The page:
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Israel / Palestinian Territories Correspondent
Israel / Palestinian Territories Correspondent
It was a horrific murder last Wednesday in the Palestinian city of Hebron in the Israeli-occupied West Bank. Martyr Ahmed Abu Markhiya, 25, with a sharp device and beheading A video of the crime was uploaded to social media, likely by the perpetrator, and sparked widespread terror.
The murder case took on an added dimension when it was soon reported that the victim had been threatened for years because of his homosexuality. Israeli media reported that he was in various shelters in Israel in recent years, hoping to move to Canada to seek asylum there.
But according to the Palestinian police, there is still a lot of mystery about the exact circumstances of the killing. A spokesman said he had arrested a suspect but declined to comment on the motive pending an investigation. “It’s one of the worst situations I’ve ever faced in my career,” the police spokesman said.
Abu Markhiya’s family issued a statement of condolences and demanded privacy after “this heinous and unprecedented crime.” A relative described the case against Palestinian Radio Al Karama as “too bad to talk about.”
The family claimed that the victim usually resided in neighboring Jordan, where his late father belonged, and was in Hebron to visit relatives. But soon other reports emerged from Israel. According to Israeli news sites, he fled his Palestinian homeland after threats because of his sexual orientation.
“He’s been living in shelter after shelter for the past few years,” said Rita Petrenko, an Israeli LGBT activist. She says she accompanied Abu Markhiya two years ago in his search for a safe haven.
According to the aid worker, he was threatened by his family and fellow villagers and is now living an unknown life near Tel Aviv. “But even there he got calls with threats. He wasn’t sure who. But he always remained positive about the future. Everyone is frustrated that he is now dead.”
A question about motivation
The murder was also widely denounced and condemned on Palestinian news websites and on social media. But the possible motive, the victim’s sexual orientation, is neither discussed nor hardly discussed. Homosexuality is taboo in Palestinian society, where traditional and religious norms define public life.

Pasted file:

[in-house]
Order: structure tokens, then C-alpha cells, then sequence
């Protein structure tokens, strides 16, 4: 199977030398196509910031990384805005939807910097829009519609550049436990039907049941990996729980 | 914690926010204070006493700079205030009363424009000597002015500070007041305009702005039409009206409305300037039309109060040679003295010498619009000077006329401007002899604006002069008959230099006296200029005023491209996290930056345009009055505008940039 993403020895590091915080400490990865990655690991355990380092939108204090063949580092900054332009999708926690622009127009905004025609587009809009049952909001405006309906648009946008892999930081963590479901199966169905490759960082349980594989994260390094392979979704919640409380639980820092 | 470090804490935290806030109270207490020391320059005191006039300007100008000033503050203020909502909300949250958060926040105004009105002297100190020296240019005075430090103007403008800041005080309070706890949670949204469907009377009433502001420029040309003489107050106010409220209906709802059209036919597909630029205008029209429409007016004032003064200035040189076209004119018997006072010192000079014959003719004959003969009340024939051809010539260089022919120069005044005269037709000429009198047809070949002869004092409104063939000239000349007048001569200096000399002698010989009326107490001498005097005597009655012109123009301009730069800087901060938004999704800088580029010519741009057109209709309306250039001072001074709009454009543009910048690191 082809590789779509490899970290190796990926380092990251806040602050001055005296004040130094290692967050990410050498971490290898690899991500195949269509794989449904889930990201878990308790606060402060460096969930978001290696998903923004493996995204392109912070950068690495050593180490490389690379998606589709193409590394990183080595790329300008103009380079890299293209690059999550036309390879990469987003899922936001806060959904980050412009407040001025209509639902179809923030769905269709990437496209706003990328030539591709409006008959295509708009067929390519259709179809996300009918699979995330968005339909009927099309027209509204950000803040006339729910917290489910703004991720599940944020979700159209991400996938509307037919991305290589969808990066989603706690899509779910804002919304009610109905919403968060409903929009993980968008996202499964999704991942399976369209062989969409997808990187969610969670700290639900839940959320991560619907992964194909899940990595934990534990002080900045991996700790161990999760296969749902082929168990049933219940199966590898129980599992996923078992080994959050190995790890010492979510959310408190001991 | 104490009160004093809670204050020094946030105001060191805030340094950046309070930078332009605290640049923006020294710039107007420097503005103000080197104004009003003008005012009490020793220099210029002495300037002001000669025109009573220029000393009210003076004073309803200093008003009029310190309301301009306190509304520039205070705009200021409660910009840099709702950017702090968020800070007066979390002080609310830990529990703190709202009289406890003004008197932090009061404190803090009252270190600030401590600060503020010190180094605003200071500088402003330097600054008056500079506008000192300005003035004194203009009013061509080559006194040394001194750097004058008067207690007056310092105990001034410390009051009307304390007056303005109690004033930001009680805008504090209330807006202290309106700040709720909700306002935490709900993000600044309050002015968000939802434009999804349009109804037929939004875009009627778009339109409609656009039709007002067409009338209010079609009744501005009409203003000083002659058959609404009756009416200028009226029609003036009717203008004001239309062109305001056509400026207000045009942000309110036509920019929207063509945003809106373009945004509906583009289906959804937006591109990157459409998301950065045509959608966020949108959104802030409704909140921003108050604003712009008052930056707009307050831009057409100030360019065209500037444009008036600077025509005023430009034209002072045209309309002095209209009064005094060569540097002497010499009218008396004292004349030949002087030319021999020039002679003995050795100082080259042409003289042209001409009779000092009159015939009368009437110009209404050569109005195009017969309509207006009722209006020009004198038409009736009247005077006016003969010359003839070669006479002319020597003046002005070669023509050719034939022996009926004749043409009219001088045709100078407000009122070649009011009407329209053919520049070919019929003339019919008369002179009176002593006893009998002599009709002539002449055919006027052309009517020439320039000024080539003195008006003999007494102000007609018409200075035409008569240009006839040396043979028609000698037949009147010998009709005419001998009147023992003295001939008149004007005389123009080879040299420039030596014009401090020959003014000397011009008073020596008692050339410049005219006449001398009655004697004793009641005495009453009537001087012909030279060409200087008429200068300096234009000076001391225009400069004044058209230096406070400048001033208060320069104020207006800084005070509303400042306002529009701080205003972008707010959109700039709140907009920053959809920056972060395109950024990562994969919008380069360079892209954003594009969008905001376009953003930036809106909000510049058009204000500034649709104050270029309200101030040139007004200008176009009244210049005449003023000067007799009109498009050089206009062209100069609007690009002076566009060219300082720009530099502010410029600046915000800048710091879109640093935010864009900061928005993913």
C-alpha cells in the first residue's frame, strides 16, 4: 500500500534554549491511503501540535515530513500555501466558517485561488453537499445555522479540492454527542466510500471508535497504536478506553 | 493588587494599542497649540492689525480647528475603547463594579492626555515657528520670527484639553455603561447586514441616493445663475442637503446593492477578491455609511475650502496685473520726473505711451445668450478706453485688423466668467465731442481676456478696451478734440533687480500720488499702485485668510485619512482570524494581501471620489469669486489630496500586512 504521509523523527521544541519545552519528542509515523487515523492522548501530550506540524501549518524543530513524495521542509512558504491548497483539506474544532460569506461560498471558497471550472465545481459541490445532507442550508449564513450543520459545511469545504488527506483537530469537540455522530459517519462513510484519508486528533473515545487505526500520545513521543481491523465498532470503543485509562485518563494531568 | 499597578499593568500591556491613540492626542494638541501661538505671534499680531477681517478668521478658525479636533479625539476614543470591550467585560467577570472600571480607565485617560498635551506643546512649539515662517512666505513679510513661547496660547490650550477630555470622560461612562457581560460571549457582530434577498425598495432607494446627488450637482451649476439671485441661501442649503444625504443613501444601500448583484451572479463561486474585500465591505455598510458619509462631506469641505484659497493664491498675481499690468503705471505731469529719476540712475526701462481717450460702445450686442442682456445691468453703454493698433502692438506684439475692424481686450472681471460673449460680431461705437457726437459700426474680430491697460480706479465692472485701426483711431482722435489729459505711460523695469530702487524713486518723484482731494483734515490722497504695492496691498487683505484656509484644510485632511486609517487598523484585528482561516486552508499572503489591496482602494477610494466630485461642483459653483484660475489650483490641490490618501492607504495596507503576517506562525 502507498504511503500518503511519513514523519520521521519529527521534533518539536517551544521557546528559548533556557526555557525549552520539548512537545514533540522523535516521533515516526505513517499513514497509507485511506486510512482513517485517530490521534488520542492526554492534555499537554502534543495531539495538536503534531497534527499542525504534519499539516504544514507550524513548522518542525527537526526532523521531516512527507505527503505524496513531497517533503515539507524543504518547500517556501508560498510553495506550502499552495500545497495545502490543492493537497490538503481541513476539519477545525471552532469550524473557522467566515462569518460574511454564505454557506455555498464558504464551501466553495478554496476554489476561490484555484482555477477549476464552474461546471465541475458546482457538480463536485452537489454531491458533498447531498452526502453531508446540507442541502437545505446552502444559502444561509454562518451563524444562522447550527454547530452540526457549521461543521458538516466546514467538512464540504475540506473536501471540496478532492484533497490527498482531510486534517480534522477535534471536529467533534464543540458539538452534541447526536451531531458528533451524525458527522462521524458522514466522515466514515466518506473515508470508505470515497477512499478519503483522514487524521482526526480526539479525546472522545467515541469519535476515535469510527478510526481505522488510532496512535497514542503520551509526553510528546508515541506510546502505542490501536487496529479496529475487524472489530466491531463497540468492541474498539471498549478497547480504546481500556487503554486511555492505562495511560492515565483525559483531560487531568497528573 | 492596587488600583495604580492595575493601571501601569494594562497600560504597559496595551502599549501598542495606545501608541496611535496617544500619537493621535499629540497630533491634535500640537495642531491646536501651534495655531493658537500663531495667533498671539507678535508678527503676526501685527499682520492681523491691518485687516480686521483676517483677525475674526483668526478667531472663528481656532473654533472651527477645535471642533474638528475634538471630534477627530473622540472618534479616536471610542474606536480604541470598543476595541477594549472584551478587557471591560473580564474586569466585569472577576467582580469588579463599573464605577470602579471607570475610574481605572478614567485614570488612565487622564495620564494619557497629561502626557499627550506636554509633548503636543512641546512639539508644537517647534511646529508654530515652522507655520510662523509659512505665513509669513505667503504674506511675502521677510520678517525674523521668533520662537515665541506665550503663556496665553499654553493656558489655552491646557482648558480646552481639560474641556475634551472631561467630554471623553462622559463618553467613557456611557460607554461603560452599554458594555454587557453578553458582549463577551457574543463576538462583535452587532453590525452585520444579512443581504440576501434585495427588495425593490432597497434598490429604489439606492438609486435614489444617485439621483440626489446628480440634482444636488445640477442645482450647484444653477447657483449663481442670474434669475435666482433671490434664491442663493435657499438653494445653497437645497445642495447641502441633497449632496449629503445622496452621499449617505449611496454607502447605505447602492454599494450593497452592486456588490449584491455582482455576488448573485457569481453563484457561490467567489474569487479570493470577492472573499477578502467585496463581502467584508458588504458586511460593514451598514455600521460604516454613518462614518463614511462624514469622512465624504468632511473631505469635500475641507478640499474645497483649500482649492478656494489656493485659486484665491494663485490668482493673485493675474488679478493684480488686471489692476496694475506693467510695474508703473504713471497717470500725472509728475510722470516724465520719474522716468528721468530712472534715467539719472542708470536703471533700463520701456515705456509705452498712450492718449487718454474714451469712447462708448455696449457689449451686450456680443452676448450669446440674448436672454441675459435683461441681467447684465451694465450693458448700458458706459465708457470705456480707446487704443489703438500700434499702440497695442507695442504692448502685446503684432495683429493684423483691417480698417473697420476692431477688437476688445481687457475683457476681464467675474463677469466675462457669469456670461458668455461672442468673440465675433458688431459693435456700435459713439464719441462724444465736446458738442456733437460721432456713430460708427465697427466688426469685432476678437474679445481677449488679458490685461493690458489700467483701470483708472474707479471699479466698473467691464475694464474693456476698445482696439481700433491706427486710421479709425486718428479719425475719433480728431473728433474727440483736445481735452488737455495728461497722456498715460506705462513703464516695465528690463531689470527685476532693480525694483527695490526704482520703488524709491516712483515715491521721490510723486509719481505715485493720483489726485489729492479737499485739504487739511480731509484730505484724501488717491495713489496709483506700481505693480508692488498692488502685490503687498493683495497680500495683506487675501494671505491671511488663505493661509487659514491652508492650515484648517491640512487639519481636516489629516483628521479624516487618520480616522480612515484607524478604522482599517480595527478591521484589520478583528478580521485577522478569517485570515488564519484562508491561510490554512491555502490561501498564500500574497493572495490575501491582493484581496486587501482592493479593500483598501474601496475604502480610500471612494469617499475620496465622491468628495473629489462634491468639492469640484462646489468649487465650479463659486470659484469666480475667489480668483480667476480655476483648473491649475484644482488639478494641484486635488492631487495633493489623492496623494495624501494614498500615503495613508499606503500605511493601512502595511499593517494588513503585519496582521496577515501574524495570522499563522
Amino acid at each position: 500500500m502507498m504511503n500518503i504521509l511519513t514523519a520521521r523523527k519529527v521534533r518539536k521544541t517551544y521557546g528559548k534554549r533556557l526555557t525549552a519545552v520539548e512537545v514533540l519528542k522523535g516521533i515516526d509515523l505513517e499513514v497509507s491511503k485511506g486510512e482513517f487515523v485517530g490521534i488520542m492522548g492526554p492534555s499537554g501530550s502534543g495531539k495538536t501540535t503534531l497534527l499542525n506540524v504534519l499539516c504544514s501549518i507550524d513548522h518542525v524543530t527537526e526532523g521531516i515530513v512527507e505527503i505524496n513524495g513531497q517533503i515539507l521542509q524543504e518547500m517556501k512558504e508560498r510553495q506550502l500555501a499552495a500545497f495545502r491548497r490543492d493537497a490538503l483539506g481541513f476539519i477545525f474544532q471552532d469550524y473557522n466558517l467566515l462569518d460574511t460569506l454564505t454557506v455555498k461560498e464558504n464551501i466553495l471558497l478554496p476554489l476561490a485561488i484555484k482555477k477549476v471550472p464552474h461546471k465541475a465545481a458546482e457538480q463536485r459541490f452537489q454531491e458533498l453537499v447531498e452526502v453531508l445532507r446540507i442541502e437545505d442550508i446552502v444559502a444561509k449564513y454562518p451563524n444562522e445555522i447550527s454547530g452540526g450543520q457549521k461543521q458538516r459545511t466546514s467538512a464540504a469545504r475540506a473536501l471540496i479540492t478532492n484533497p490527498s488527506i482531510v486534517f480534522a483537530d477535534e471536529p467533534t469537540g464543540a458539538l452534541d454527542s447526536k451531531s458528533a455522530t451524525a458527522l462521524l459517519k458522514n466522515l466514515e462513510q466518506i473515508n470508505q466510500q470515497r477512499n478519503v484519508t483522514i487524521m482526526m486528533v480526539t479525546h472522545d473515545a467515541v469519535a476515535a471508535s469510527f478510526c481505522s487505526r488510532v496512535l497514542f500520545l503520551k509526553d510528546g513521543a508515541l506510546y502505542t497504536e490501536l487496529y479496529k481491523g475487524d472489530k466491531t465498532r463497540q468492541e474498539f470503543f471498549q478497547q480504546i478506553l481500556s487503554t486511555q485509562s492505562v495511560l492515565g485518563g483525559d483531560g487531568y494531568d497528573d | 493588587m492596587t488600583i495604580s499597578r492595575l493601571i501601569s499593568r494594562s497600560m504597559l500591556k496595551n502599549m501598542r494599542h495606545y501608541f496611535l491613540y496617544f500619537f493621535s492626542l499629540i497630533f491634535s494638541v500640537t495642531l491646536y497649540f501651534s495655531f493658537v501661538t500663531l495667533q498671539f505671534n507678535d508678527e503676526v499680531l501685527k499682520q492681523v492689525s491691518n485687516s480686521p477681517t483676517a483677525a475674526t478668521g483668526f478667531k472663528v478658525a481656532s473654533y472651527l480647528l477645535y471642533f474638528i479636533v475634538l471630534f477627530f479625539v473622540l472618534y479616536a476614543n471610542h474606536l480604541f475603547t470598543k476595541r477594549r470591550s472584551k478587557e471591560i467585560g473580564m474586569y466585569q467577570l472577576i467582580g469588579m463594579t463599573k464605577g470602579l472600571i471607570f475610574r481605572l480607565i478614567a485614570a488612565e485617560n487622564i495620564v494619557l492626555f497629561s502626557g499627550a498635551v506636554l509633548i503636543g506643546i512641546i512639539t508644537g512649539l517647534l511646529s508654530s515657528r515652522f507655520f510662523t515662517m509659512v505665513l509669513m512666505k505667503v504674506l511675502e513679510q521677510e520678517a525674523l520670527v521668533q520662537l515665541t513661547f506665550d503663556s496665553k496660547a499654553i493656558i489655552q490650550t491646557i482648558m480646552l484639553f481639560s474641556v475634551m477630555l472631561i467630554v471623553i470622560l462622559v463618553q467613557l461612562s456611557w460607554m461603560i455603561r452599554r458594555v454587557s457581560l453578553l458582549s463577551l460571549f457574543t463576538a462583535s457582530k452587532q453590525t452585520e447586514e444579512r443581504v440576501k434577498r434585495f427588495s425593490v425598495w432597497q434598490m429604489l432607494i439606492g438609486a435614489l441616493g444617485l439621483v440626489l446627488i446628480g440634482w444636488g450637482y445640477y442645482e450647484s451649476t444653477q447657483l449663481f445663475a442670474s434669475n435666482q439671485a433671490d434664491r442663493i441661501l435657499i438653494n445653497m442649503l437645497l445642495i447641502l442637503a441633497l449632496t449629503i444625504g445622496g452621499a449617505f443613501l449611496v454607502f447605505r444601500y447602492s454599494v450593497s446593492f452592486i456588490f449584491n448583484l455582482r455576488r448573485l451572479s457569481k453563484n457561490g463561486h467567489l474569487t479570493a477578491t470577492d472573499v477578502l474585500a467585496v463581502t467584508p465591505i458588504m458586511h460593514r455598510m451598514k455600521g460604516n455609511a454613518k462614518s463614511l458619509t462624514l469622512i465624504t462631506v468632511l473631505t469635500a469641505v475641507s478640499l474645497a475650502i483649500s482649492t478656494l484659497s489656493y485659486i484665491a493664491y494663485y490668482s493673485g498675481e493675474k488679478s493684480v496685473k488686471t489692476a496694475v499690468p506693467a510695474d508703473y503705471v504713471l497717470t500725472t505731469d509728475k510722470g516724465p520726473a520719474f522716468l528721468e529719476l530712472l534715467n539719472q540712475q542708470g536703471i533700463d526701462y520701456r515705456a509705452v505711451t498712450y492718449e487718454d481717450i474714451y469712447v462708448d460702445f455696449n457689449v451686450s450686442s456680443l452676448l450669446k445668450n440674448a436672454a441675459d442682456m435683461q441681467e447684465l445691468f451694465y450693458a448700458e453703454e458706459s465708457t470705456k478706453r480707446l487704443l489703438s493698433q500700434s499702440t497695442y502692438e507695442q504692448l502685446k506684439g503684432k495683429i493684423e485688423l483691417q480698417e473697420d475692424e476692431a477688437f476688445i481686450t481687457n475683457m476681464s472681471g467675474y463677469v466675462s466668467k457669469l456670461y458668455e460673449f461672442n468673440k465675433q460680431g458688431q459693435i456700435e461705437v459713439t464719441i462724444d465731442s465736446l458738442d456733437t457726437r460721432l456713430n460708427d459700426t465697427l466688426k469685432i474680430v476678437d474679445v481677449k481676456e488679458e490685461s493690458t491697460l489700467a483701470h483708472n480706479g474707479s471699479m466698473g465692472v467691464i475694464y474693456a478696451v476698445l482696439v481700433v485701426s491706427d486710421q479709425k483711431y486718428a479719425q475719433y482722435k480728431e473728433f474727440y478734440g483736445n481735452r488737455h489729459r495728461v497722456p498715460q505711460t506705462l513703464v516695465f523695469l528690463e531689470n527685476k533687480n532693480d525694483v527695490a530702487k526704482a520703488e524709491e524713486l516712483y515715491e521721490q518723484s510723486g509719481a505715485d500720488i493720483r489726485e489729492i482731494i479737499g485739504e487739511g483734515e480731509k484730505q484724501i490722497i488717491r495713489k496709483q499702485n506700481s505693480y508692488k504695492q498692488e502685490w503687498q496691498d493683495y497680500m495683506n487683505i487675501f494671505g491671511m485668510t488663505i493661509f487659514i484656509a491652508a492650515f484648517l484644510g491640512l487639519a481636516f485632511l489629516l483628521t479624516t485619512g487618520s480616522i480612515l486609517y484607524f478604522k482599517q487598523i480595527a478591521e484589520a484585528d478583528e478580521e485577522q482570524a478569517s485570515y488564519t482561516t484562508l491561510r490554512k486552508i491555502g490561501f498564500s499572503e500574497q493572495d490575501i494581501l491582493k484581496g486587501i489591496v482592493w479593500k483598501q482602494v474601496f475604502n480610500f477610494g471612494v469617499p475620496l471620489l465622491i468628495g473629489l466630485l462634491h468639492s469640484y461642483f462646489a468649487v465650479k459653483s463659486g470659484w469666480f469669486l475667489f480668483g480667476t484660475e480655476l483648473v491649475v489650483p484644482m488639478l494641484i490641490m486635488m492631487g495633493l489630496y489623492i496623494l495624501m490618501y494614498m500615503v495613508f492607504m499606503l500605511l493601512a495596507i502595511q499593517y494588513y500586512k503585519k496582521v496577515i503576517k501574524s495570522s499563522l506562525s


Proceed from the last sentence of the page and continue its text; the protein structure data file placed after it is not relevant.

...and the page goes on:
In recent years, for example, there have been several cases of homophobic abuse by the Palestinian police, according to reports from the interest group Al-Qaws (“Rainbow”), among others. The authorities also banned the meetings of that organization. Al-Qaws has not yet commented on the assassination of Abu Markhiya.
Other Palestinian LGBT activists are also reluctant to talk about this issue. One says that much remains unclear about the issue. But Abu Markhiya’s death appears to have had a significant impact. “The whole community is crying,” activist Natalie Farah said. Haaretz Israeli newspaper. “A lot of Palestinian gays and therapists knew and appreciated him. Everyone is afraid now.”
The US ambassador to Israel also condemned the killing of Abu Markhiya:
There are about a hundred gay Palestinians living in Israeli shelters, according to estimates by Palestinian-Israeli parliament member Ibtisam Marana Menuhin. Israel promotes a liberal policy on gay rights, even though the ultra-Orthodox Jewish community condemns homosexuality. Tel Aviv, in particular, where a major pride event takes place every year, is a gay haven.
Incidentally, this leads to criticism from pro-Palestinian activists, accusing Israel of a form of pink wash. They will distract attention with the LGBT’s tolerance of the ongoing Israeli occupation of Palestinian lands and the violation of Palestinian rights.
Although Israel helps shelter Palestinian gays, it still does little for them, says aid worker Petrenko. For example, victim Abu Markhiya has not obtained a work permit in Israel in recent years, and had to rely on permission from Canada to obtain asylum there. According to her, this action was in progress, but in the end it came too late.
In recent days, both in the shelter and elsewhere, Petrenko says, the memory of 25-year-old Ahmed has been commemorated. “We hope this will lead to more awareness of the situation of people like him. Unfortunately, in the history of the LGBTI community, we have often seen that something very bad had to happen before something got better.”
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